'Portrait in Sepia' by Isabelle Allende...wonderful, as all her books are, and I've just this minute finished 'Terra Incognita' by Sarah Wheeler which I really enjoyed and which had some interesting observations on the rather male dominated world of the Antarctic!


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Subject: RE: BS: Books
From: kendall
Date: 14 Apr 05 - 04:56 PM

Just finished the DaVinci Code, and have now started on Sarum a novel of England.


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Subject: RE: BS: Books
From: Liz the Squeak
Date: 14 Apr 05 - 05:48 PM

Threadcreep... where do you keep your books? Are they in any particular order or just all over the house?

I have mine in author groups, genre groups, and subject groups... and all the poetry is kept in the bathroom.

I used to be a library assistant... I guess I can't get out of the habit!

LTS


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Subject: RE: BS: Books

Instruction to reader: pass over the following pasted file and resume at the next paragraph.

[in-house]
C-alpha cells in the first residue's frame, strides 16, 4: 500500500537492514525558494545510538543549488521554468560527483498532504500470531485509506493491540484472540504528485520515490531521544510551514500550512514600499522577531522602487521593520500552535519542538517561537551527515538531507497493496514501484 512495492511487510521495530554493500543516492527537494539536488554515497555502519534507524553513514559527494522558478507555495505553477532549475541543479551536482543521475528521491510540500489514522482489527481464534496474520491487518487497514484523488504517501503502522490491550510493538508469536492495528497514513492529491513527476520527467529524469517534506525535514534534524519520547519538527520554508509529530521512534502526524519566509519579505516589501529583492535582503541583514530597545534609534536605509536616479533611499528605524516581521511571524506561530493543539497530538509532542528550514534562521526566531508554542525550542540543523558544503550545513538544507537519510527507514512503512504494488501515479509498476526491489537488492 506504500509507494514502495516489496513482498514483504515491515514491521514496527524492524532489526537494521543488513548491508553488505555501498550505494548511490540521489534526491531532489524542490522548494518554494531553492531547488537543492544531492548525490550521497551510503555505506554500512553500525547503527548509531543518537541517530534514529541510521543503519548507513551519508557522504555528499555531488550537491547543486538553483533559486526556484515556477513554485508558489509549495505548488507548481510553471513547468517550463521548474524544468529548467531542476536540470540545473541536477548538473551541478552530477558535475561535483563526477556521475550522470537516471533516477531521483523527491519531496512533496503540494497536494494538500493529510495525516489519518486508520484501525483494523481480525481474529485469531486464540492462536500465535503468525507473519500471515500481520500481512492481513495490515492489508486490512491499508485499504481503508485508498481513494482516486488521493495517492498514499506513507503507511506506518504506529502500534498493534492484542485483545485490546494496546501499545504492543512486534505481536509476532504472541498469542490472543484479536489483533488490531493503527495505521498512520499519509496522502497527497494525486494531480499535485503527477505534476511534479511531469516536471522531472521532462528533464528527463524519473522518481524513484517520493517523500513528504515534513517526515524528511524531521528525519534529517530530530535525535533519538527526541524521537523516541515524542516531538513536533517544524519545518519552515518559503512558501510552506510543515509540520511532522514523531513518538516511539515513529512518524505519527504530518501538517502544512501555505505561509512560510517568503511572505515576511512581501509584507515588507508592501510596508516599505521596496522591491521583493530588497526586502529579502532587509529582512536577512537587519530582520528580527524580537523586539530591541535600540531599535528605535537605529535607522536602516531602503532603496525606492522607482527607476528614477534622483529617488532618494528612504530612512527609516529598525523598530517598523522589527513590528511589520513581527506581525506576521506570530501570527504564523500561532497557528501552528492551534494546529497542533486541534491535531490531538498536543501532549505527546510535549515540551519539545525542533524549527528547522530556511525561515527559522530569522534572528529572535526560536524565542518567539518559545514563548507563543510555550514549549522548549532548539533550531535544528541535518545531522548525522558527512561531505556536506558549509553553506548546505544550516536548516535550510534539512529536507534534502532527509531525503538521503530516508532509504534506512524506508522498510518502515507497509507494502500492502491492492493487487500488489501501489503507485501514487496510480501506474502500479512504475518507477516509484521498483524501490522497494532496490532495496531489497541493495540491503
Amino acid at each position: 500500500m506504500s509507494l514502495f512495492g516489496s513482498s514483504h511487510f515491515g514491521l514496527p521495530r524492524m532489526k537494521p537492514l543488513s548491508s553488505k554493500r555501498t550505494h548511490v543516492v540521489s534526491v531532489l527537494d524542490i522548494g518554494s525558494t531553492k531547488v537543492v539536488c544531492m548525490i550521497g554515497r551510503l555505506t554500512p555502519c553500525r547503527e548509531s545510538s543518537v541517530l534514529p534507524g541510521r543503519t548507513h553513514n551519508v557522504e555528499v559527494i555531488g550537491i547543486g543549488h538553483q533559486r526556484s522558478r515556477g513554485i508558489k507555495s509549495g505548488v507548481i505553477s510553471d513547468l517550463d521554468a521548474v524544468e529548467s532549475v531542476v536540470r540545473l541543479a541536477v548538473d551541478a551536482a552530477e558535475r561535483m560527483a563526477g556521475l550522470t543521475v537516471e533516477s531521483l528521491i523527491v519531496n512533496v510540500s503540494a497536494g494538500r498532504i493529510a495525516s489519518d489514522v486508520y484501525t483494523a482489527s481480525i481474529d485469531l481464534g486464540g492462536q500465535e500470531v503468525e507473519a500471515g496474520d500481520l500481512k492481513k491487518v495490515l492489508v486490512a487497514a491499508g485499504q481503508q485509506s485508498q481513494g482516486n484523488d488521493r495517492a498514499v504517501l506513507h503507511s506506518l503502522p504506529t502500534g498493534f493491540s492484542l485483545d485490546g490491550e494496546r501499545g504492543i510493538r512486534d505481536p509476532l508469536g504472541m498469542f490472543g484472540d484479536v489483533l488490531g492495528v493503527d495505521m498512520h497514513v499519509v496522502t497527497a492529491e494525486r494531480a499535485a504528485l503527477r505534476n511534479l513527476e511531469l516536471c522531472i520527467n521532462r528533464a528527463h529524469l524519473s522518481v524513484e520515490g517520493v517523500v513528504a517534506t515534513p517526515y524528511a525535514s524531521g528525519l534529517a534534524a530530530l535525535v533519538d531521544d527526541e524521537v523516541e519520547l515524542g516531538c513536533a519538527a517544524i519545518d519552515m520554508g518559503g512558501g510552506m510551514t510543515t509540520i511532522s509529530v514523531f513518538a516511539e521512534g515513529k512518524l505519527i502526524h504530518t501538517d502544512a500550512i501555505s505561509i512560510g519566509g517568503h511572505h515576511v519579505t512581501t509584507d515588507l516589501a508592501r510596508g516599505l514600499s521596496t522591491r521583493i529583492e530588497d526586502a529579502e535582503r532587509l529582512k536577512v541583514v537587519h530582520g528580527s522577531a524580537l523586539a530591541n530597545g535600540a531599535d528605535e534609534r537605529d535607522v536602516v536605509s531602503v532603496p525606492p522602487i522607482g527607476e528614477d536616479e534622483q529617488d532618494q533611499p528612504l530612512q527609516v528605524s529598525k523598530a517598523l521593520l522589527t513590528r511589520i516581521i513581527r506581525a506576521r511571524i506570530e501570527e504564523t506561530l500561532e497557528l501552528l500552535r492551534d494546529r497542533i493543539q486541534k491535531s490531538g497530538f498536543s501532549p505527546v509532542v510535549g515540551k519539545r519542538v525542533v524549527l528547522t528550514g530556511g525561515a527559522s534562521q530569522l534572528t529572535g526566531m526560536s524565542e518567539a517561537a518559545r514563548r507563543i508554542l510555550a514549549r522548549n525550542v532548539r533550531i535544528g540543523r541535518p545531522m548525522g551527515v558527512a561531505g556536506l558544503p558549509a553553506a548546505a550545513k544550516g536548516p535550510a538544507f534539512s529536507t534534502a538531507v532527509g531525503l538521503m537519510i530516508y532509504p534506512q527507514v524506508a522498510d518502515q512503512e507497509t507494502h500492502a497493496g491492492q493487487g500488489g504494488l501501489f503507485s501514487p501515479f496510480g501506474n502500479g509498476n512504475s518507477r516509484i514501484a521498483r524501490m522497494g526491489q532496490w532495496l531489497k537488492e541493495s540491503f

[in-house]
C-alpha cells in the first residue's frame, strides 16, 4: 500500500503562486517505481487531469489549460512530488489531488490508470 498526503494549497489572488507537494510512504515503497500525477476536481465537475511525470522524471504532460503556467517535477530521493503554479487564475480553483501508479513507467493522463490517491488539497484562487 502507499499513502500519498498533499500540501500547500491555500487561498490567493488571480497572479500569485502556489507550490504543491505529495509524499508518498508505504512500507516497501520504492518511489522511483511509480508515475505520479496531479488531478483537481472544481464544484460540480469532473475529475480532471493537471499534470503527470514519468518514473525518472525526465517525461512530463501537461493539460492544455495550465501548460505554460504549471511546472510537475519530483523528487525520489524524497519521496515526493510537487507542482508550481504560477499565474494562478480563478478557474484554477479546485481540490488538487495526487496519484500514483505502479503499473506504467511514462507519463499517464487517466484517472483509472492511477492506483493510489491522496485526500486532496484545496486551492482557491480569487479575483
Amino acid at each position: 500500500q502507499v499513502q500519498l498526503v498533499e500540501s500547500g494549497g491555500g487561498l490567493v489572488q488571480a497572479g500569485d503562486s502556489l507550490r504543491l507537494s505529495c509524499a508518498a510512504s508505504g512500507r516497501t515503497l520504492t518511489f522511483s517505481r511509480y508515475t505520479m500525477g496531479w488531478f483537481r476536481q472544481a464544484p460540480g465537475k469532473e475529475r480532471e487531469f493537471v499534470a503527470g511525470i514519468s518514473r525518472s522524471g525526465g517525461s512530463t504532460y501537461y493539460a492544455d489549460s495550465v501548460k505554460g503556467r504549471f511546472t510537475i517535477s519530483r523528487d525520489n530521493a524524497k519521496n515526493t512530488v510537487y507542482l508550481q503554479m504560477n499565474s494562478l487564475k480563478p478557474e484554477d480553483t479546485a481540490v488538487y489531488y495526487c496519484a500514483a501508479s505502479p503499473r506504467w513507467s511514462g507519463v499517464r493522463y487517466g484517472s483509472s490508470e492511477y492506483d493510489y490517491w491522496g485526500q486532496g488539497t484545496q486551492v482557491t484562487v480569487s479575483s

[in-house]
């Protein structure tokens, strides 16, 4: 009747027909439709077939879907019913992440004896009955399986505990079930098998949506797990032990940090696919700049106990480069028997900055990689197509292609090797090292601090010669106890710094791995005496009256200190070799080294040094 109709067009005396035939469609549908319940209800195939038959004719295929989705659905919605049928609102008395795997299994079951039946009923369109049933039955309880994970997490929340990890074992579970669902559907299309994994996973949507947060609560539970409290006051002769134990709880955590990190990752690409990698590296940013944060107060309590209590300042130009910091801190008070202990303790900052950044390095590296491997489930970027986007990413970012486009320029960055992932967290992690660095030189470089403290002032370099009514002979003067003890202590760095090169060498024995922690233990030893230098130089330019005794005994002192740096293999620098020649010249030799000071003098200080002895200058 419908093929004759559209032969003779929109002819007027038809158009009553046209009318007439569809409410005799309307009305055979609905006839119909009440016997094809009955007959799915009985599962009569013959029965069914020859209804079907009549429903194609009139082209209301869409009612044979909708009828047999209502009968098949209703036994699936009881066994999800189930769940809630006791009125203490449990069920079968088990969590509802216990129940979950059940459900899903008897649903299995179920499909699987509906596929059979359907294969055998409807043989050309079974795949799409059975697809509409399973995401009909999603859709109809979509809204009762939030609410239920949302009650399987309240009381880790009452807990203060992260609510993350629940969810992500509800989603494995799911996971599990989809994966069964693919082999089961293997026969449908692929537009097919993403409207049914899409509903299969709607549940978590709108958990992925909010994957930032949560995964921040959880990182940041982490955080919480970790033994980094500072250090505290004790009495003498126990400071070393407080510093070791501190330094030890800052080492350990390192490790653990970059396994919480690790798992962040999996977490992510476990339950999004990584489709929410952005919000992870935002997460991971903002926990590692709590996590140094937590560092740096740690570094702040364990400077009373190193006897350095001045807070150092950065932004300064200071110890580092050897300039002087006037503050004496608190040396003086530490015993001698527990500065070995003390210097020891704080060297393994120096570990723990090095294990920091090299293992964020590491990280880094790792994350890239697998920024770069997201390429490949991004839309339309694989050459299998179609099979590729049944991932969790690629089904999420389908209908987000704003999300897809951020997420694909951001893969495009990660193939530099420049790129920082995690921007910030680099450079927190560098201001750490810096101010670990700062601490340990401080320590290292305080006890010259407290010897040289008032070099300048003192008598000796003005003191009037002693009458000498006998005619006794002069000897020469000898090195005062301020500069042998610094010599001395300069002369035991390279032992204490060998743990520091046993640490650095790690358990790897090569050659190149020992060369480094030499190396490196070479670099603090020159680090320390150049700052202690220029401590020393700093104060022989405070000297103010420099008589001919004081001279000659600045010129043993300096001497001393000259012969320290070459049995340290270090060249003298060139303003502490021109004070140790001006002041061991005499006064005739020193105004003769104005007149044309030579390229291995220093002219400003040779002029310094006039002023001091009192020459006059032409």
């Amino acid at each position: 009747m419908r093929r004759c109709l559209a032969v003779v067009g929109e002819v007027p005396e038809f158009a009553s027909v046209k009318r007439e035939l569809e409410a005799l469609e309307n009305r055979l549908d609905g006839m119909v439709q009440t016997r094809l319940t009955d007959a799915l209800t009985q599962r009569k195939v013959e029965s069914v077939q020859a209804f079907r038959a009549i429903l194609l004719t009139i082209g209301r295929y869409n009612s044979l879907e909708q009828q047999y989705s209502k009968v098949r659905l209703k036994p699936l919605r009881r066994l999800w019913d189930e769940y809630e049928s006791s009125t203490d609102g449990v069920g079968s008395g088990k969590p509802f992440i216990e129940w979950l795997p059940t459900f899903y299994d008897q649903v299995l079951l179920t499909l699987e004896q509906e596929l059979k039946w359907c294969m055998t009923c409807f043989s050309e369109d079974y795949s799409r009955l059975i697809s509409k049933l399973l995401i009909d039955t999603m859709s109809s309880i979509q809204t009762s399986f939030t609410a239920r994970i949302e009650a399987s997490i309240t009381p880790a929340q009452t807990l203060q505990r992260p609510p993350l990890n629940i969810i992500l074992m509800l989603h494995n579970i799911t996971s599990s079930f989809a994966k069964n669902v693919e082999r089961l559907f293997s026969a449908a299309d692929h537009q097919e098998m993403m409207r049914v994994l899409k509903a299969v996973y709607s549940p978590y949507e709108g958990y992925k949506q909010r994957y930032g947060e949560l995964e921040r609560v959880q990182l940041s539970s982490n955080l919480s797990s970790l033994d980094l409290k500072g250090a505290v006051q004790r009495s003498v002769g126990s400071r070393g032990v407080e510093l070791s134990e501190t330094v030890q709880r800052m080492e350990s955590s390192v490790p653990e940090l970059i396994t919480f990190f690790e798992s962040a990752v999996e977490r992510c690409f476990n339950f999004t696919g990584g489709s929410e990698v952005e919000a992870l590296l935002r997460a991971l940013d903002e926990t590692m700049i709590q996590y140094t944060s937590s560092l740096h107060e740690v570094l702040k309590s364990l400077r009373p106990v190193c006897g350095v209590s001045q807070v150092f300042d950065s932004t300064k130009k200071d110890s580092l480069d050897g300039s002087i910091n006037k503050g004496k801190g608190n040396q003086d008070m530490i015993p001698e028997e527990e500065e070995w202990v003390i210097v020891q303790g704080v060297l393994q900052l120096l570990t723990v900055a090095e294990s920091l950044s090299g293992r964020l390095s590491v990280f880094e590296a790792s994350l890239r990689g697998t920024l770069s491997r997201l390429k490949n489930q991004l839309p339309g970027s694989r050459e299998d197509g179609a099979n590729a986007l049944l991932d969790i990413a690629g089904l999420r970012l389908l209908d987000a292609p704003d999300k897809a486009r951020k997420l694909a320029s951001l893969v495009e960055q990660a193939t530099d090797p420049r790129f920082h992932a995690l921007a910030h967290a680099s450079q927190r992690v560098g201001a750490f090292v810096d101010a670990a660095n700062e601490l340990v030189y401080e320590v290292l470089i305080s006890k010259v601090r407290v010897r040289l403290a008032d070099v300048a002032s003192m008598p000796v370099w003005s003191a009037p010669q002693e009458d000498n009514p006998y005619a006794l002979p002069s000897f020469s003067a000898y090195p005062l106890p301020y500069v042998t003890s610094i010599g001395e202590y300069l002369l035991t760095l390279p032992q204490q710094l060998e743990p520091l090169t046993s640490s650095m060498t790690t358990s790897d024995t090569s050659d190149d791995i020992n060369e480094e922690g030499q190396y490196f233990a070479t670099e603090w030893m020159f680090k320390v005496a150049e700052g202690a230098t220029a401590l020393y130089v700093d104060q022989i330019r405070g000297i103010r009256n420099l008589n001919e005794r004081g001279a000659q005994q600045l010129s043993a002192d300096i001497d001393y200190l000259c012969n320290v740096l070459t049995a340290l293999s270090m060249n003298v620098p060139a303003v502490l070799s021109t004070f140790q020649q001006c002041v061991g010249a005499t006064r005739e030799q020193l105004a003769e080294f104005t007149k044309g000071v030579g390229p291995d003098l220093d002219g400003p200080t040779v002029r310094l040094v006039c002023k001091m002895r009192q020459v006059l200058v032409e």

From: GUEST,Allen
Date: 14 Apr 05 - 05:53 PM

ALL OVER. Not got much space, that's part of it.


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Subject: RE: BS: Books
From: Shanghaiceltic
Date: 14 Apr 05 - 06:55 PM

Novels just get piled up, my history, poetry, biogs I keep neatly in order.

Re the Rebus novels, yes they are very popular in the UK and certainly in NZ judging by the complete set of titles in most book shops in Wellington when I visited there.


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Subject: RE: BS: Books
From: ranger1
Date: 14 Apr 05 - 07:27 PM

I just got back from a vacation spent mainly catching up on my reading. A couple of the more interesting books were:
- River, Cross My Heart, a novel about an African-American family in Georgetown, MD during the 1920s
- Running With Scissors, about a boy with a mentally ill mother who gives him to her shrink to raise (non-fiction). It was horrifying and hilarious at the same time.

I also read a lot of absolute fluff, because it is relaxing on the airplane.


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Subject: RE: BS: Books
From: katlaughing
Date: 14 Apr 05 - 07:48 PM

LtS, it would be interesting to see whether people's stats have changed since this thread: How organised is your home library?!